Is Martyrdom a Myth?

“But the natural man receiveth not the things of the Spirit of God: for they are foolishness unto him: neither can he know them, because they are spiritually discerned.” I Cor. 2:14

In “The Myth of Persecution: How Early Christians Invented a Story of Martyrdom” Candida Moss, a ‘practicing’ Catholic and professor of early Christianity at Notre Dame, claims that the early church exaggerated, invented, and forged stories of Christian martyrs, stories that were passed along by Jewish and Greek writers or forgeries designed to marginalize heretics, inspire the faithful and fund early churches. Moss says these fairy tales are a dangerous legacy of a martyrdom complex still employed today to silence dissent and galvanize a new generation of culture warriors.  Christians, she writes, need to abandon the conspiratorial assumption that the world is out to get us and embrace the consolation moral instruction and spiritual guidance that these martyrdom stories provide.

Early Christians, she writes were basically responsible for their own death because they were rude, subversive and disrespectful toward the Roman empire.  They refused to follow Roman laws such as offering public sacrifice to pagan gods which she feels was nothing more than asking for a “pledge of allegiance.”

She was willing to admit that some Christians were executed in horrible ways under conditions we’d consider grotesquely unjust. But it’s important, Moss explains, to distinguish between “persecution” and “prosecution.” The Romans had no desire to support a prison population, so capital punishment was common for many seemingly minor offenses; you could be sentenced to be beaten to death for writing a slanderous song. Moss distinguishes between those cases in which Christians were prosecuted simply for being Christians and those in which they were condemned for engaging in what the Romans considered subversive or treasonous activity. Given the “everyday ideals and social structures” the Romans regarded as essential to the empire, such transgressions might include publicly denying the divine status of the emperor, rejecting military service or refusing to accept the authority of a court. In one of her most fascinating chapters, Moss tries to explain how baffling and annoying the Romans (for whom “pacifism didn’t exist as a concept”) found the Christians — when the Romans thought about them at all.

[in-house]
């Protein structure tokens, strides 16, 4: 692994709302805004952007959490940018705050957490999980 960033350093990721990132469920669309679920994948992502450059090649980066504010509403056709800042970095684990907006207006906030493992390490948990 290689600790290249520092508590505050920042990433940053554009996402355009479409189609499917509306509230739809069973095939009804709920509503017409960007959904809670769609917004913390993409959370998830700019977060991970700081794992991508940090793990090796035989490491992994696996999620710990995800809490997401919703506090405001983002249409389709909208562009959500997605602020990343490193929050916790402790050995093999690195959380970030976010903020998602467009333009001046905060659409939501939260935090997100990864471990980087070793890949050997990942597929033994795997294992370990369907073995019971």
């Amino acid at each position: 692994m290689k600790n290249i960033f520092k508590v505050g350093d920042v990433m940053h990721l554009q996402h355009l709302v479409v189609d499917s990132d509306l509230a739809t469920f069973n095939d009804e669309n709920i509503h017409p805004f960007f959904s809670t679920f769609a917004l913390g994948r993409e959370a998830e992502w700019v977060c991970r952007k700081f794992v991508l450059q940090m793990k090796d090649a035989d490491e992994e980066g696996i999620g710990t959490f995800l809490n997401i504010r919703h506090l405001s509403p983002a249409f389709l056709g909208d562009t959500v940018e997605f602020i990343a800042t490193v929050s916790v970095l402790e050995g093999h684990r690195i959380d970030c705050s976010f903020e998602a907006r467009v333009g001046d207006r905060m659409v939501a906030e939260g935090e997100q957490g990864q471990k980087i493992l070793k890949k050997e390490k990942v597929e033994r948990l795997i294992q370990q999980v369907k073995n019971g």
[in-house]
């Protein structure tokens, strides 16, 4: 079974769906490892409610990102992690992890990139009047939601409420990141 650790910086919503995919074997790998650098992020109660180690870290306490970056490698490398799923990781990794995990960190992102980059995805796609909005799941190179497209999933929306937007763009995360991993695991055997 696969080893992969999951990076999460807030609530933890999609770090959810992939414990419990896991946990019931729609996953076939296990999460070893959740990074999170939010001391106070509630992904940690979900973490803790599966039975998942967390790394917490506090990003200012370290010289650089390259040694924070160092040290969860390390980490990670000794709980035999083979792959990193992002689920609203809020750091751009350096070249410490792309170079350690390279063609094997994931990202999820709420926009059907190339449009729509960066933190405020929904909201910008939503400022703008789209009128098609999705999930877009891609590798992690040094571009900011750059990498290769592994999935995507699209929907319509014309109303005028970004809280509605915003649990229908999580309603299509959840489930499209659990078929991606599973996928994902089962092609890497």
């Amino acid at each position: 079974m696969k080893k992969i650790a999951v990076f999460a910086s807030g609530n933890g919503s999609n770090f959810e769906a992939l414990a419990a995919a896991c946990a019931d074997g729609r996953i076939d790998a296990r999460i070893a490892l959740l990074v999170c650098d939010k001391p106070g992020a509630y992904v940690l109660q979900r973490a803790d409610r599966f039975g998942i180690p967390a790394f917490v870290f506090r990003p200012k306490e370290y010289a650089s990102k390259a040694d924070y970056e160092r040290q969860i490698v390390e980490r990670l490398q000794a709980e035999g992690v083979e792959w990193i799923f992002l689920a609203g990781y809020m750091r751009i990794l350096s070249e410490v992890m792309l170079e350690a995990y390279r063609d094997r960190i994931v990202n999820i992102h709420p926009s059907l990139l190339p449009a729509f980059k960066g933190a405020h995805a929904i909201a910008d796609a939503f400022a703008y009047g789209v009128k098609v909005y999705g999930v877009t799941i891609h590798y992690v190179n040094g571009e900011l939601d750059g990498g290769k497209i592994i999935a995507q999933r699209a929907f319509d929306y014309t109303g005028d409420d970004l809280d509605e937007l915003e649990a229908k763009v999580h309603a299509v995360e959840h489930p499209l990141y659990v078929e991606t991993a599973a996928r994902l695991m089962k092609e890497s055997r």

In an article at the Huffington Post, Moss further elaborates that: “Archeological evidence reveals that on those occasions when Christians did die en masse it was the result of general legislation intended to defend and fortify the [Roman] empire.  She was willing to admit that Christians around the world endure violence and oppression today but, once again, those experiences are overshadowed by complaints that conflate disputes over lawmaking with persecution. If persecution language is not reserved for situations of actual persecution, then unspeakable violence becomes indescribable. Disagreement becomes martyrdom and martyrdom becomes disagreement.”

In response, Donald McClarey writes in his article, The Myth of Candida Moss, that the book is a political tract disguised as a work of history. It isn’t really about history, which Ms. Moss mangles, but is rather aimed at current political battles, i.e. ObamaCare and forcing Christian organizations to support abortion, sterilizations, etc. The book actually displays her contempt toward the immutable holy nature of God.

It should come as no surprise that to the left mindset in order to get along Christians must toe the line with any liberal agenda that happens to be flavor of the month even though it is in direct violation of our faith. They would like nothing more than for Christians to retreat to the closet.

The only “absolute truth” that the left seem to believe is that bible believing Christians are the purveyors of the worst plague of destruction the universe has ever encountered.

“God offers to every mind its choice between truth and repose. Take which you please – you can never have both” Ralph Waldo Emerson

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